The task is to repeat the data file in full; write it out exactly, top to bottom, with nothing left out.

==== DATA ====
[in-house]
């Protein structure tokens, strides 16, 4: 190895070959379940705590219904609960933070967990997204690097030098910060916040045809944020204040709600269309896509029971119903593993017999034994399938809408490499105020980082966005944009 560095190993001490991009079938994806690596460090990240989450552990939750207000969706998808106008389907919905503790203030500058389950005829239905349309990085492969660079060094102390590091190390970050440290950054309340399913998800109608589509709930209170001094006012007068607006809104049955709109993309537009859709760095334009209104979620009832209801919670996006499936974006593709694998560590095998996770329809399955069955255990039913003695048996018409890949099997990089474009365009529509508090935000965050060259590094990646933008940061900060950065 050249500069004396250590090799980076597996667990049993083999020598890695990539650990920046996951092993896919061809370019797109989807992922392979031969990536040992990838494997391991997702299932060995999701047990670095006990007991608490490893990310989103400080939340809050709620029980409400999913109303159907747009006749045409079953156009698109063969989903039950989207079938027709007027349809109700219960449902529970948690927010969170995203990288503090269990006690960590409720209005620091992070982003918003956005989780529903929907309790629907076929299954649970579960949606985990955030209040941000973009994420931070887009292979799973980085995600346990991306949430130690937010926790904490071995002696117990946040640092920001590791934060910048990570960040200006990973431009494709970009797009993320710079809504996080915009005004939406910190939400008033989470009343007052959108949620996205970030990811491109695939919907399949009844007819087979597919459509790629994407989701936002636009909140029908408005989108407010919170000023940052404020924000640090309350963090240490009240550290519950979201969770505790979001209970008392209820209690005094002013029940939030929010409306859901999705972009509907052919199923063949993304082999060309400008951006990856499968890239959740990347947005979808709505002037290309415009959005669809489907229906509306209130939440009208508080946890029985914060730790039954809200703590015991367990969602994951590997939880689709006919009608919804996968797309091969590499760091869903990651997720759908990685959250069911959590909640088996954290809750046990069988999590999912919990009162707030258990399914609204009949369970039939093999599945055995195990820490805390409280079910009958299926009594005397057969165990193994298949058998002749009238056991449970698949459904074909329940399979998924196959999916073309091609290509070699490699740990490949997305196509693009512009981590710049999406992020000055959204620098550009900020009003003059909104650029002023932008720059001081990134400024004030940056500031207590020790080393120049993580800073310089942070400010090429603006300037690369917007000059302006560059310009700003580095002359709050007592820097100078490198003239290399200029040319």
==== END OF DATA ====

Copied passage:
[in-house]
């Protein structure tokens, strides 16, 4: 190895070959379940705590219904609960933070967990997204690097030098910060916040045809944020204040709600269309896509029971119903593993017999034994399938809408490499105020980082966005944009 560095190993001490991009079938994806690596460090990240989450552990939750207000969706998808106008389907919905503790203030500058389950005829239905349309990085492969660079060094102390590091190390970050440290950054309340399913998800109608589509709930209170001094006012007068607006809104049955709109993309537009859709760095334009209104979620009832209801919670996006499936974006593709694998560590095998996770329809399955069955255990039913003695048996018409890949099997990089474009365009529509508090935000965050060259590094990646933008940061900060950065 050249500069004396250590090799980076597996667990049993083999020598890695990539650990920046996951092993896919061809370019797109989807992922392979031969990536040992990838494997391991997702299932060995999701047990670095006990007991608490490893990310989103400080939340809050709620029980409400999913109303159907747009006749045409079953156009698109063969989903039950989207079938027709007027349809109700219960449902529970948690927010969170995203990288503090269990006690960590409720209005620091992070982003918003956005989780529903929907309790629907076929299954649970579960949606985990955030209040941000973009994420931070887009292979799973980085995600346990991306949430130690937010926790904490071995002696117990946040640092920001590791934060910048990570960040200006990973431009494709970009797009993320710079809504996080915009005004939406910190939400008033989470009343007052959108949620996205970030990811491109695939919907399949009844007819087979597919459509790629994407989701936002636009909140029908408005989108407010919170000023940052404020924000640090309350963090240490009240550290519950979201969770505790979001209970008392209820209690005094002013029940939030929010409306859901999705972009509907052919199923063949993304082999060309400008951006990856499968890239959740990347947005979808709505002037290309415009959005669809489907229906509306209130939440009208508080946890029985914060730790039954809200703590015991367990969602994951590997939880689709006919009608919804996968797309091969590499760091869903990651997720759908990685959250069911959590909640088996954290809750046990069988999590999912919990009162707030258990399914609204009949369970039939093999599945055995195990820490805390409280079910009958299926009594005397057969165990193994298949058998002749009238056991449970698949459904074909329940399979998924196959999916073309091609290509070699490699740990490949997305196509693009512009981590710049999406992020000055959204620098550009900020009003003059909104650029002023932008720059001081990134400024004030940056500031207590020790080393120049993580800073310089942070400010090429603006300037690369917007000059302006560059310009700003580095002359709050007592820097100078490198003239290399200029040319």